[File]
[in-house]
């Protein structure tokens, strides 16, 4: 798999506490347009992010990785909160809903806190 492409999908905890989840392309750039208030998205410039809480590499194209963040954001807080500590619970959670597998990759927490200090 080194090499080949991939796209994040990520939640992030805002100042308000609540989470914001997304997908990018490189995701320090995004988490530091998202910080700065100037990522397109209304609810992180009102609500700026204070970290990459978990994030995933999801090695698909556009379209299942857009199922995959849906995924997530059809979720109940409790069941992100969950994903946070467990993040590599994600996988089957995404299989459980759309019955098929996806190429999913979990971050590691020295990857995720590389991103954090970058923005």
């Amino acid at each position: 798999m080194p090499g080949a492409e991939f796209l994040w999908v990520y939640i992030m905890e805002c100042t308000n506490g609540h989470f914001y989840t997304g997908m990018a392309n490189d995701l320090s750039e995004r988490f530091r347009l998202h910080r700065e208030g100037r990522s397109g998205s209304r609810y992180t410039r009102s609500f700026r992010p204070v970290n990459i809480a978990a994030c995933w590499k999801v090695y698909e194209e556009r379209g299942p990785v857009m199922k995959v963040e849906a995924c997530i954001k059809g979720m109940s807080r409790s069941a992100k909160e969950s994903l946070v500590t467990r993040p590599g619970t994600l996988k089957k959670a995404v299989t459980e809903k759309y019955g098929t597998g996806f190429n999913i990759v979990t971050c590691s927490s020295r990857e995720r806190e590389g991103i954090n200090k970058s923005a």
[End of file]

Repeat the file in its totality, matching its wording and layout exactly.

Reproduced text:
[in-house]
């Protein structure tokens, strides 16, 4: 798999506490347009992010990785909160809903806190 492409999908905890989840392309750039208030998205410039809480590499194209963040954001807080500590619970959670597998990759927490200090 080194090499080949991939796209994040990520939640992030805002100042308000609540989470914001997304997908990018490189995701320090995004988490530091998202910080700065100037990522397109209304609810992180009102609500700026204070970290990459978990994030995933999801090695698909556009379209299942857009199922995959849906995924997530059809979720109940409790069941992100969950994903946070467990993040590599994600996988089957995404299989459980759309019955098929996806190429999913979990971050590691020295990857995720590389991103954090970058923005």
């Amino acid at each position: 798999m080194p090499g080949a492409e991939f796209l994040w999908v990520y939640i992030m905890e805002c100042t308000n506490g609540h989470f914001y989840t997304g997908m990018a392309n490189d995701l320090s750039e995004r988490f530091r347009l998202h910080r700065e208030g100037r990522s397109g998205s209304r609810y992180t410039r009102s609500f700026r992010p204070v970290n990459i809480a978990a994030c995933w590499k999801v090695y698909e194209e556009r379209g299942p990785v857009m199922k995959v963040e849906a995924c997530i954001k059809g979720m109940s807080r409790s069941a992100k909160e969950s994903l946070v500590t467990r993040p590599g619970t994600l996988k089957k959670a995404v299989t459980e809903k759309y019955g098929t597998g996806f190429n999913i990759v979990t971050c590691s927490s020295r990857e995720r806190e590389g991103i954090n200090k970058s923005a």